Migrate to Netlify Today

Netlify announces the next evolution of Gatsby Cloud. Learn more

ContactSign Up

Gatsby 5 Upgrade. Say No to YOLO

Paul Scanlon
November 8th, 2022

Hi there, here’s a short read about how I upgraded paulie.dev to Gatsby 5!

Now, I work at Gatsby but that’s not the reason I choose to upgrade using the following approach, I use the same approach whenever upgrading major versions as denoted by semantic versioning.

I Salute You Major Upgrade

The tricky thing with major version upgrades are, sometimes they’re backwards compatible, and sometimes they’re not. Naturally, the best way to determine what’s likely to cause a problem is to take the time to read about the changes. 

The Gatsby Engineering team have put together a solid migration doc to help you on your way, you can read that here: Migrating from v4 to v5.

The only change to Gatsby that was likely to cause me a problem were the GraphQL schema changes to sort and aggregation fields but, thankfully there’s a codemod to handle this! 

It’s also worth noting that, for now, Gatsby will automatically make the necessary changes to the affected GraphQL queries behind the scenes and show you a warning in the terminal. Support for this will, at some point, be removed so it’s best to address these changes sooner rather than later.

Besides the changes to the Gatsby framework, the key watch outs for my upgrade are that Gatsby 5 requires you also upgrade to:

  • React 18
  • Node 18

I could’ve “YOLO” upgraded both of these, but decided not to. Instead I, as mentioned, read about the changes, considered my options, and then set about performing the upgrades independently of one another, being sure to test everything still worked as expected before upgrading to Gatsby 5. 

They did not, and here’s why.

React 18

The following error appeared after I upgraded to React 18 and deployed to Gatsby Cloud

Error 425: Text content does not match server-rendered HTML

I only noticed it in the browser console after I’d deployed the changes because I was poking around for something else. It doesn’t appear locally when running either gatsby develop or gatsby build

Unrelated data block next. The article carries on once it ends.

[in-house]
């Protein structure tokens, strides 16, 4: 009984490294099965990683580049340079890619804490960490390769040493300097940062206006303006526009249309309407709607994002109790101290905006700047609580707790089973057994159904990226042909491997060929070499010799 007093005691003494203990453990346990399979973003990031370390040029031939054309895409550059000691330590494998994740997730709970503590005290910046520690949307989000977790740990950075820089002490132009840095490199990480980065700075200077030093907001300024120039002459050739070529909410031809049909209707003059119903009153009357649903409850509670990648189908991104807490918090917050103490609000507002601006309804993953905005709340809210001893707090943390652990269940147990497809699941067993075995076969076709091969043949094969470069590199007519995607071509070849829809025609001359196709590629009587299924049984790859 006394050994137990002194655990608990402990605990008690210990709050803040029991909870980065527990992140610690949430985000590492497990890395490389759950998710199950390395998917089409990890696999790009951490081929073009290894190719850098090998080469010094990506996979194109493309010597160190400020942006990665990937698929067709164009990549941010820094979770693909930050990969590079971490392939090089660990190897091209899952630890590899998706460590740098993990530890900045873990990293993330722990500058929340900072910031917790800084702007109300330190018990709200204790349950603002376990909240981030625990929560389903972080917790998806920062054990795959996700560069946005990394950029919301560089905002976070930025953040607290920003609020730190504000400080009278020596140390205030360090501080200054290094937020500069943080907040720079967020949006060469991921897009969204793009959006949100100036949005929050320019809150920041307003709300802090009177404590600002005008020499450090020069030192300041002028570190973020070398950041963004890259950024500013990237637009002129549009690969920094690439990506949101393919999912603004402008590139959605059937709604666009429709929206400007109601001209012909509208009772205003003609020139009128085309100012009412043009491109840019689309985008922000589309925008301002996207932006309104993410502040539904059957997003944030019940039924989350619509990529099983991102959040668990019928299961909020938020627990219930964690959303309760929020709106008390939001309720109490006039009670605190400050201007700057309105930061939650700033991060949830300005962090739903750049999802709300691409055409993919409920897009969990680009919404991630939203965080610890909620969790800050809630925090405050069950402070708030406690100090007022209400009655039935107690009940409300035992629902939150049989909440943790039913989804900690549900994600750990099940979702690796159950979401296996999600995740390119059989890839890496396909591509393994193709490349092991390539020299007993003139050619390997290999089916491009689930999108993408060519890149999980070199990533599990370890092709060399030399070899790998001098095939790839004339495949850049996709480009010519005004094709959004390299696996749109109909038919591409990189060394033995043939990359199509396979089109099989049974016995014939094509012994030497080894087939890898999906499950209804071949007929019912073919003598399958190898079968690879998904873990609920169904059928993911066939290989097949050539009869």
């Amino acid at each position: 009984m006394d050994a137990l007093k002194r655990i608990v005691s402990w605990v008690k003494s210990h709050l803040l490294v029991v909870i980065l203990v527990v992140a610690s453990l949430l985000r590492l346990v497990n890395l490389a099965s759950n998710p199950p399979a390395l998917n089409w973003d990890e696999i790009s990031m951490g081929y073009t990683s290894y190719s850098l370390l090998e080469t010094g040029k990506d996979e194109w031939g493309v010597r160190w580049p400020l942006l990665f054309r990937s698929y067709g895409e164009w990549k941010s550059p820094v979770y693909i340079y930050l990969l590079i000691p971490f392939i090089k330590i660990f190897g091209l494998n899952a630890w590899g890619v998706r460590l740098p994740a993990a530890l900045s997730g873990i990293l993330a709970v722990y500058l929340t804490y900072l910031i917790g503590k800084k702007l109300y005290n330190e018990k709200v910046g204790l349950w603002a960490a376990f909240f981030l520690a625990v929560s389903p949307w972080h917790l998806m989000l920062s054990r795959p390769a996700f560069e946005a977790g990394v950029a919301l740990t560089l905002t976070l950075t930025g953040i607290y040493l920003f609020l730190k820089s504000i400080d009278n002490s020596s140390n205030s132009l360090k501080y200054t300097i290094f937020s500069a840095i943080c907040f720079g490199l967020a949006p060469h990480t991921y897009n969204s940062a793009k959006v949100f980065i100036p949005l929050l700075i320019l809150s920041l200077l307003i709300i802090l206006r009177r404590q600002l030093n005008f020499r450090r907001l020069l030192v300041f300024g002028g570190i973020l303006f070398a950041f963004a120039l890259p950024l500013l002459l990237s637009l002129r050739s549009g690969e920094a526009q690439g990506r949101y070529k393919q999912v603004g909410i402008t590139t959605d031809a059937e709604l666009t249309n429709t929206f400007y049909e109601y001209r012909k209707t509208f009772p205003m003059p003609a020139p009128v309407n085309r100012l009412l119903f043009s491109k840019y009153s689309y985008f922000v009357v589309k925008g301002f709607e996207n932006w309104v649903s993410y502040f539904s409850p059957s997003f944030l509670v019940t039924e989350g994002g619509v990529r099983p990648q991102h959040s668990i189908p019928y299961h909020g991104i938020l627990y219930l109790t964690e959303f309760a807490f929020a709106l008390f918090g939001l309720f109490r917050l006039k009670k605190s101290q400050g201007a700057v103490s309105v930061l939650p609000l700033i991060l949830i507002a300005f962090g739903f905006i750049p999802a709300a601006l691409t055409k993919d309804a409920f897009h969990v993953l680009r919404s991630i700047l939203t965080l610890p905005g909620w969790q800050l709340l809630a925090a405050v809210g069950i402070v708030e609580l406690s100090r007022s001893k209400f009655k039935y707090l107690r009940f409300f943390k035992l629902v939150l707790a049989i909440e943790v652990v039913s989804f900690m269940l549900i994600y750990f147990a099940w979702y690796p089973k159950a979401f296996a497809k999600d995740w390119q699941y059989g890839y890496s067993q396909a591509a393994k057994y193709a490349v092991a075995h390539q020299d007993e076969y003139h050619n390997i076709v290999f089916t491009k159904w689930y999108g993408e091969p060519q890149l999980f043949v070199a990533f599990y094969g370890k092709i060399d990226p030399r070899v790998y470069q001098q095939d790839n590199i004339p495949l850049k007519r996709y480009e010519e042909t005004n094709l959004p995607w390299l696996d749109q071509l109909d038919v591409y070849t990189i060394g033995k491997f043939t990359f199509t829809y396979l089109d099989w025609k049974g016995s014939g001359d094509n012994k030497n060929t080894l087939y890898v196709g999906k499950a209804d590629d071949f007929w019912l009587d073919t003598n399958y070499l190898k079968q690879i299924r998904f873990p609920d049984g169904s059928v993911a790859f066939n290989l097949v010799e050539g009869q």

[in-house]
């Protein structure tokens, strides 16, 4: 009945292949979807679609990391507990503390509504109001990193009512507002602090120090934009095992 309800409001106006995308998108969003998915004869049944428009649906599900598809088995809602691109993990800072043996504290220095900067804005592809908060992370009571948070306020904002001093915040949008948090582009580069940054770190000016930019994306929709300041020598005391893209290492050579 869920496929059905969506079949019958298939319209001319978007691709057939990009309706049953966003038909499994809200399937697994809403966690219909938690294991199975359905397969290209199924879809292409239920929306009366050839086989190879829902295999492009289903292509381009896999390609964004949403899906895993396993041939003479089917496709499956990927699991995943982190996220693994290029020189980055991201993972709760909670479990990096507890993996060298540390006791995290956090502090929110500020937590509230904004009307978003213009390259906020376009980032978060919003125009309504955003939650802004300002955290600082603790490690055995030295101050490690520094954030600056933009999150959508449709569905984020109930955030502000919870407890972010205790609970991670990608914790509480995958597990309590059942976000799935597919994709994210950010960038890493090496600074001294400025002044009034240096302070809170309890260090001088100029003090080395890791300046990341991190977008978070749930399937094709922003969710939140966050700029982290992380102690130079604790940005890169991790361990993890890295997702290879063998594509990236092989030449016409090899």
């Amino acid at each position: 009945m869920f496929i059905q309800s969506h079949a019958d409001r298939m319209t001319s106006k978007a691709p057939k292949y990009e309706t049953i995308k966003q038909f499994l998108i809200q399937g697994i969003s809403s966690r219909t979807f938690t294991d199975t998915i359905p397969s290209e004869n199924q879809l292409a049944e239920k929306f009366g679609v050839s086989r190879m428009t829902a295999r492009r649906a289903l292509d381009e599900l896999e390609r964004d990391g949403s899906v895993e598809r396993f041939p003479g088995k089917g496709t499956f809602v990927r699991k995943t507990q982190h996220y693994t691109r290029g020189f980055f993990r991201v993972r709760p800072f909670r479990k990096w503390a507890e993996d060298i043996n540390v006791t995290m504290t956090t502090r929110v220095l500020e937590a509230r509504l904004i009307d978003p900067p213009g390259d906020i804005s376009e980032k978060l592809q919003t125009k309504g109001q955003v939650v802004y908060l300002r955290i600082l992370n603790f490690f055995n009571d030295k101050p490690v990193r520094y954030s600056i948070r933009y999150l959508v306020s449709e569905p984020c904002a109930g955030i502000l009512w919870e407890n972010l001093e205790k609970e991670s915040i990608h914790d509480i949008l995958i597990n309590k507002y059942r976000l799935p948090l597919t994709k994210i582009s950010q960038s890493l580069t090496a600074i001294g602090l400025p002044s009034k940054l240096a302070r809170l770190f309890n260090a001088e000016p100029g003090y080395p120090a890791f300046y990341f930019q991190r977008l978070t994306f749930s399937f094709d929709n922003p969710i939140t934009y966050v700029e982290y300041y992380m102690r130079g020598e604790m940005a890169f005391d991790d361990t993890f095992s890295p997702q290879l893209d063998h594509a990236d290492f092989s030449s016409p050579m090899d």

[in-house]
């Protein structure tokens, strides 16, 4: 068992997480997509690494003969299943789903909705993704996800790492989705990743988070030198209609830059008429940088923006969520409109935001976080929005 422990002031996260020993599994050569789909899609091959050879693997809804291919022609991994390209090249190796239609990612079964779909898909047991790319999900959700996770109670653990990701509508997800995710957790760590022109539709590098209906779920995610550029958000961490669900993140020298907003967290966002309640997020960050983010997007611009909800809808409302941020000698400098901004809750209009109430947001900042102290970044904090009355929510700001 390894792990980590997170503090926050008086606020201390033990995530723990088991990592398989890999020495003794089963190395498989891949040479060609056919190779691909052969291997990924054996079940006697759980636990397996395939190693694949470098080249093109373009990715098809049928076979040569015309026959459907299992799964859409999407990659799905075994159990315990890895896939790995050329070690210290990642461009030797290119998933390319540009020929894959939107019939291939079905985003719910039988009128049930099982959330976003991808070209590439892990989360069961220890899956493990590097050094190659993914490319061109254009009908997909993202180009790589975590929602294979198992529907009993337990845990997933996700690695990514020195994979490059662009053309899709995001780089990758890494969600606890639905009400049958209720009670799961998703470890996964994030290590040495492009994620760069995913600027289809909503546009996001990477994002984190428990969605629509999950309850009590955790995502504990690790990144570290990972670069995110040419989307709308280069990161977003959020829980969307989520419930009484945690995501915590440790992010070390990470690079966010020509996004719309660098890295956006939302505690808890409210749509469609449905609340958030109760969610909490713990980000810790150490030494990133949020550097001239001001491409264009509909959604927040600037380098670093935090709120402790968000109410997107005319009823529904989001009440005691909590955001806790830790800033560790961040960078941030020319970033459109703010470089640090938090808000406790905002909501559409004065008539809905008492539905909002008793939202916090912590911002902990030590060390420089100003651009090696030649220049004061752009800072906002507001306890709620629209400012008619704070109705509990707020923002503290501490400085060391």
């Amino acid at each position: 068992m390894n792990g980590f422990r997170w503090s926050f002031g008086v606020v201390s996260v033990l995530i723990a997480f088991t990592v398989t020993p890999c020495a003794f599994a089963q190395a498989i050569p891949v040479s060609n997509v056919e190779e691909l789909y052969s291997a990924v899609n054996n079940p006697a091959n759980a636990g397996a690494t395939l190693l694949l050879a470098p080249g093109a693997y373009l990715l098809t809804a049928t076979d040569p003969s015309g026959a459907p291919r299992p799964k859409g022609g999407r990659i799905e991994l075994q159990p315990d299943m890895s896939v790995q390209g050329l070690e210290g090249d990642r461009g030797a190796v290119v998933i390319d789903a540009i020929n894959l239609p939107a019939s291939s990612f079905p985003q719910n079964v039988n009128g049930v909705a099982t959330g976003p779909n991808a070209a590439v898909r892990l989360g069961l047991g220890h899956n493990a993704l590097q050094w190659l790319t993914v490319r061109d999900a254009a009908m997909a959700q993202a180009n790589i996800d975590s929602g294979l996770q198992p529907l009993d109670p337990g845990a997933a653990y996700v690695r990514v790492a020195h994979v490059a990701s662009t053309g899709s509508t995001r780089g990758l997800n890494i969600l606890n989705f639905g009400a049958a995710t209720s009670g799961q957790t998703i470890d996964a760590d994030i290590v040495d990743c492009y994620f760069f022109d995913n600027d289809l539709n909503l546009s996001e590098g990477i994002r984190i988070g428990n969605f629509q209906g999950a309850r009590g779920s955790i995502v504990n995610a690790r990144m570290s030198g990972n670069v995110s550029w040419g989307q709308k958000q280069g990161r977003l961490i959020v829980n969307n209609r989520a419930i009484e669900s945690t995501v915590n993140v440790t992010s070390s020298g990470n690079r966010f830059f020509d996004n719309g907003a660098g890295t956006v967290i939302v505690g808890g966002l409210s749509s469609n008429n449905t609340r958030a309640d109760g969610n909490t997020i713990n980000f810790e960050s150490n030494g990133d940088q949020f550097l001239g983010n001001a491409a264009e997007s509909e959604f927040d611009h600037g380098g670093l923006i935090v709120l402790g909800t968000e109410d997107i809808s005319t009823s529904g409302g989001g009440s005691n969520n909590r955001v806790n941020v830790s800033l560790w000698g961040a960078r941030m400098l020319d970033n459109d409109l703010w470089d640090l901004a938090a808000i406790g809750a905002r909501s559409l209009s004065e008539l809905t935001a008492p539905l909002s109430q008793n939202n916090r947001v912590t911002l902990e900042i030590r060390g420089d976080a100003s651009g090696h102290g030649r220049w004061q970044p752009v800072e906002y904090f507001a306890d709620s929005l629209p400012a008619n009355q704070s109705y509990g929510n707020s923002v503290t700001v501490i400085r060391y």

It took me a little while to track this down and after much Googling around I found the root cause of the problem. 

As the error code suggests, there’s a mismatch between “text” that has been rendered on the server and the “text” that’s been rendered on the client, after hydration. Spoiler alert, it was my use of JavaScripts’s Date() constructor and the time difference, in seconds between server and client rendered HTML.

Here’s a post from my blog that explains the issue I experienced and a few ways to overcome it. React hydration error 425 “Text content does not match server-rendered HTML”

Node 18

If you’re not already using Node 18 and attempt to install Gatsby 5 you should see the following warning in your terminal.


This happens because the Gatsby team has defined Node 18 in package.json. E.g.

You can see the src for this file here: packages/gatsby/package.json.

This is all well and good, but there are a couple of things to consider before upgrading to Node 18. In my case I had concerns about some of the other projects I work on, and what problems I’d run into if I “YOLO” upgraded to Node 18.

Luckily there’s a way to incrementally adopt Node versions if you’re also in this situation. 

Incremental Adoption 

Using Node Version Manager (nvm) it’s possible to set the Node version on a project-by-project basis… well kind of. You can use nvm to quickly set which version of Node should be used by a terminal “session”.

For instance when I’m working on a Gatsby 5 project, and I know it’ll require Node 18 I can run the following:

This will install the latest version of Node 18. If I close that terminal window however, and re-open the project, the default OS version of Node will be used, in my case that’s Node 16. 

Whilst using nvm is a relatively good way to switch between Node versions it does require you to know which version of Node is required. If, like me, you work on a number of projects, it’s hard to remember which version to use. It’s worth noting too, not every node package defines the engines  in package.json, or warns when you have a mismatch!

Here’s the workflow I’m using to help catch errors and avoid burning time chasing down error messages.


Here’s how to get up and running with nvm: Installing and Updating nvm.